*GYNECOMASTIA          See gynecomastia2007.pdf                               Causes  |  Diff-Dx  |  Lab  |  Rx  

A benign glandular enlargement of the male breast that is generally bilateral (may be asymmetric, or rarely, unilateral)
Gynecomastia is affected by increased estrogen/androgen ratio.

Types of Gynecomastia:

Marshall & Tanner Stages of breast enlargement/ development
[Adapted from Marshall WA, Tanner JM. Variations in pattern of pubertal changes in girls. Arch Dis Child 1969: 44:2291-303.]
Stage 1:  Preadolescent; only papillae are elevated.
Stage 2:  Breast bud and papilla are elevated and a small mount is present; areola diameter is enlarged.
Stage 3:  Further enlargement of breast mound; increased palpable glandular tissue.
Stage 4: Areola and papilla are elevated to form a second mound above the level of the rest of the breast.
Stage 5: Adult mature breast; recession of areola to the mound of breast tissue, rounding of the breast mound,
             and projection of only the papilla are evident.


Physiologic cause - transient in neonatal boys, at puberty, aging; and idiopathic cause. 

Pathological causes:
1. Decreased production or action of testosterone

2. Increased estrogen production

3. Drug-induced gynecomastia :

  1. Inhibitors of testosterone synthesis +/or actions:
    ketoconazole, metrodazole, alkylating agents, cisplatin, spironolactone(Aldactone), cimetidine(Tagament), metoclopramide, flutamide, etomidate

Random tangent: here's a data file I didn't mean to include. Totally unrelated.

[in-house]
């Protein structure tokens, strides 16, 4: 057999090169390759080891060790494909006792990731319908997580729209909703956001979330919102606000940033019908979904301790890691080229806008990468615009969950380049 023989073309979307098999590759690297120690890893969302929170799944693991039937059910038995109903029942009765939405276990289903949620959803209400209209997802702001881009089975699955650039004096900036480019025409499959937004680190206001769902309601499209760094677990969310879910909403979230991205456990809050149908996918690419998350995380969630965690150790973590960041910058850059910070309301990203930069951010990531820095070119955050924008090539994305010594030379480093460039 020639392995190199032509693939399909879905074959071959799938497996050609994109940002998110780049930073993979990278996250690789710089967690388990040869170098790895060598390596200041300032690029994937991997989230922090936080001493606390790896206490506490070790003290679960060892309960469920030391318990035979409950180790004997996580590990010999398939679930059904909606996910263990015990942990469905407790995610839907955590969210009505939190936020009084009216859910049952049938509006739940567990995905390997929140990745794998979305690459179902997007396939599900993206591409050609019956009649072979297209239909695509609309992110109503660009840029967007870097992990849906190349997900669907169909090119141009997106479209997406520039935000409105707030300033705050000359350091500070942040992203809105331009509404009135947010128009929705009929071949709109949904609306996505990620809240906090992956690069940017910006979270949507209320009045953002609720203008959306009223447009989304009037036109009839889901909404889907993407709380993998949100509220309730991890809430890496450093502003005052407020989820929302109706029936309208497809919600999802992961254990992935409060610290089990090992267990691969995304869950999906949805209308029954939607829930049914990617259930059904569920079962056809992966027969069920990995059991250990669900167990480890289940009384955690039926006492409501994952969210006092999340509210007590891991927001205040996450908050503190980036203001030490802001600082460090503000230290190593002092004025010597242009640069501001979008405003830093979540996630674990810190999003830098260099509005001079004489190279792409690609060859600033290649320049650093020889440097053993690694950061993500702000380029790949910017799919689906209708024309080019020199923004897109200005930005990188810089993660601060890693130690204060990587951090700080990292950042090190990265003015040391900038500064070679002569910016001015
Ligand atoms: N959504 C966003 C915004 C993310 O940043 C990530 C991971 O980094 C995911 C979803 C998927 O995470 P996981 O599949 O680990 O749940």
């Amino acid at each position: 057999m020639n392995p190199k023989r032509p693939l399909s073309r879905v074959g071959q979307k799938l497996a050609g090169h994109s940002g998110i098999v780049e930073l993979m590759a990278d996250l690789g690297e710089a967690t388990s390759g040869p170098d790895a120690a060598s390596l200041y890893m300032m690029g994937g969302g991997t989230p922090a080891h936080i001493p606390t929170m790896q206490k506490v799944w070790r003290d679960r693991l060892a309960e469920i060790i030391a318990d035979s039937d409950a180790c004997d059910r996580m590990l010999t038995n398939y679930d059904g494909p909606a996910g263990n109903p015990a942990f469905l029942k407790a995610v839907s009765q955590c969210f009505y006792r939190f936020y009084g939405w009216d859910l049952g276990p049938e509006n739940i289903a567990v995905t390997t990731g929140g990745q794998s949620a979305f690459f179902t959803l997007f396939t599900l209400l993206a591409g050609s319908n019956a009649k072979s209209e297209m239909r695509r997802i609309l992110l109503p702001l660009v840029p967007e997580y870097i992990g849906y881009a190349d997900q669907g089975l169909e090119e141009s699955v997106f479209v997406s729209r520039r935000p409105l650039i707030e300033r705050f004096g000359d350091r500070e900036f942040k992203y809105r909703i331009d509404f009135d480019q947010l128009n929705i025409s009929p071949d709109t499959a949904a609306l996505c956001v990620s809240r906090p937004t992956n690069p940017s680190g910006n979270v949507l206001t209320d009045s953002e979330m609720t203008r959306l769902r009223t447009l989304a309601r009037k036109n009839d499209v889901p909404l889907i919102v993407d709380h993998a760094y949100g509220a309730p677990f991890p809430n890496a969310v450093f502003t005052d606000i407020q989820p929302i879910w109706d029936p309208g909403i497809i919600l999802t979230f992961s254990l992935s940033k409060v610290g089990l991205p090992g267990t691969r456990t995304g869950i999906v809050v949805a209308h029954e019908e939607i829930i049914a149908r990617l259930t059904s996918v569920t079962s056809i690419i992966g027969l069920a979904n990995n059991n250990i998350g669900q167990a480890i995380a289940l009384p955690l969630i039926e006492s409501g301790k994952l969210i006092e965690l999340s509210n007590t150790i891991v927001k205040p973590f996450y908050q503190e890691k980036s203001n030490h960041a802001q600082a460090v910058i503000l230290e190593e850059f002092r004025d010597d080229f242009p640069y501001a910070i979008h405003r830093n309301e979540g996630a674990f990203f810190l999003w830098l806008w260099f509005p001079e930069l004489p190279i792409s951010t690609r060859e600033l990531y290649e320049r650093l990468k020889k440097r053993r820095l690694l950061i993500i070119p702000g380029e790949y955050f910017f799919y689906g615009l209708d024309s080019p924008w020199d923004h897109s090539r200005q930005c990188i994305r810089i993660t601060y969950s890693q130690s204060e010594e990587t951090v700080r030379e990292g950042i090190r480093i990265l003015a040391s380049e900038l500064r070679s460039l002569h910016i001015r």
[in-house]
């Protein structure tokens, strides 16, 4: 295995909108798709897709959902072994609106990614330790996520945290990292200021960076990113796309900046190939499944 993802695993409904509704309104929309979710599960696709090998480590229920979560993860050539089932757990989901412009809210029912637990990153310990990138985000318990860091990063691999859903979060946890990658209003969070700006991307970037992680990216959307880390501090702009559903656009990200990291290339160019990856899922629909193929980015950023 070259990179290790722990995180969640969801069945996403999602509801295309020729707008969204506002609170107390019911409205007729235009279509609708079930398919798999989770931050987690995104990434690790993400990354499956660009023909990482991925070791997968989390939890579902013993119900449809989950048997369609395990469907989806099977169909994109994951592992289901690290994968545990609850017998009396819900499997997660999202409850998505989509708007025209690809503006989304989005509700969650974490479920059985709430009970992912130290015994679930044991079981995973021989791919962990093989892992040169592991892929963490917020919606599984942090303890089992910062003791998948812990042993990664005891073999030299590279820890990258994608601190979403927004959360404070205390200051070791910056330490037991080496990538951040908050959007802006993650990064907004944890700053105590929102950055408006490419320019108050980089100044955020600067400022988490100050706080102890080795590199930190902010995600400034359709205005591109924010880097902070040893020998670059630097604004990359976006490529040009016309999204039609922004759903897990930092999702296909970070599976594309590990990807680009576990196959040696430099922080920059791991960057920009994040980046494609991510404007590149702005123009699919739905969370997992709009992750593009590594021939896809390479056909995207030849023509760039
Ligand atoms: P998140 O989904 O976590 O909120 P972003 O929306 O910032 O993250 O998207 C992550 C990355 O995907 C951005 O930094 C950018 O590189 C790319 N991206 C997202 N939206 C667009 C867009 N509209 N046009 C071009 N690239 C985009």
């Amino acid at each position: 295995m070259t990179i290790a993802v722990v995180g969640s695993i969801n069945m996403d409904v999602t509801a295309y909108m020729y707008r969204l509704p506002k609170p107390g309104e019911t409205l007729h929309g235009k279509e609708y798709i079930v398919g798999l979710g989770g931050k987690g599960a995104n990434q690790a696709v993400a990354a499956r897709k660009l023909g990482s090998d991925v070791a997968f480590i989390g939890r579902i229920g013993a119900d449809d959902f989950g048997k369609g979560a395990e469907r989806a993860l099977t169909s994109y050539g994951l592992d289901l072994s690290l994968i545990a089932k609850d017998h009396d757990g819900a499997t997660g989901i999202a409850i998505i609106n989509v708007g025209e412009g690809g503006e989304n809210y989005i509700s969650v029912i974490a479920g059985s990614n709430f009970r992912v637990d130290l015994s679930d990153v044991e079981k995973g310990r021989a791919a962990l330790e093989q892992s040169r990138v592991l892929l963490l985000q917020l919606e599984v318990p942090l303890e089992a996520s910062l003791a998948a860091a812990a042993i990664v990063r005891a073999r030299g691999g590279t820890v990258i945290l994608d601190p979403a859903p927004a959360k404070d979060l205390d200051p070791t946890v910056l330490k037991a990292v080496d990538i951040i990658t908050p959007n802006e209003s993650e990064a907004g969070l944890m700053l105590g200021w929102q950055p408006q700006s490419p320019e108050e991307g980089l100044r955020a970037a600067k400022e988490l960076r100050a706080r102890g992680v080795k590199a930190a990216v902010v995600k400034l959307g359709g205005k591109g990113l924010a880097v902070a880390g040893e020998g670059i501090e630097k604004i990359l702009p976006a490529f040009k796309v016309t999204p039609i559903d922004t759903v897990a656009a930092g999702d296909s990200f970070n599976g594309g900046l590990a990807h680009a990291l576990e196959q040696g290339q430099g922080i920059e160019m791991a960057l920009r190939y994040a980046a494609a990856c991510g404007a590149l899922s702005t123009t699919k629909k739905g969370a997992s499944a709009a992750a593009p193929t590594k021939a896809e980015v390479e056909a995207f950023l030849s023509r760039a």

2. Estrogens, DES, Birth control pill, digoxin, phytoestrogens
  3. Drugs that enhance endogenous estrogen secretion as: Gonadotropins, clomiphene
  4. Unknown mechanism:  heroin, marijuana, sedatives as diazepam, amphetamine, busulphan, cytotoxic drugs,  INH, BP meds as: methyldopa, ACE inhibitors, Ca-blockers; tricyclic antidepressant, ethionamide, ?Flexeril, etc. primary hyperparathyroidism; Amphotericin B toxicity

4. Idiopathic pathologic gynecomastia
In all published series half or more of subjects evaluated for gynecomastia do not have an underlying endocrinopathy that is diagnosable at autopsy or by careful endocrine work-up. If one adds those instances in all large series in which the designated cause is tenuous, the idiopathic category accounts for approximately three fourths of cases.



An elevated estrogen level indicates the need for testicular ultrasonography and adrenal CT or MRI.
Estradiol, however, is so potent that significant gynecomastia can develop without elevation of the plasma estradiol level. Progressive gynecomastia without a known explanation (e.g., puberty, cirrhosis, hyperthyroidism) should therefore be evaluated by imaging of the adrenals and testes.

The combination of recent gynecomastia with elevated estrogen and hCG titers should prompt a search for a primary tumor. Although the finding of hCG in the plasma of normal people has thickened the plot, high hCG titers and dynamic studies can be used to identify a tumor as the probable cause.


Dambro: Griffith's 5-Minute Clinical Consult, 1999 ed.- Timothy L. Black
Scientific American Medicine 10-1999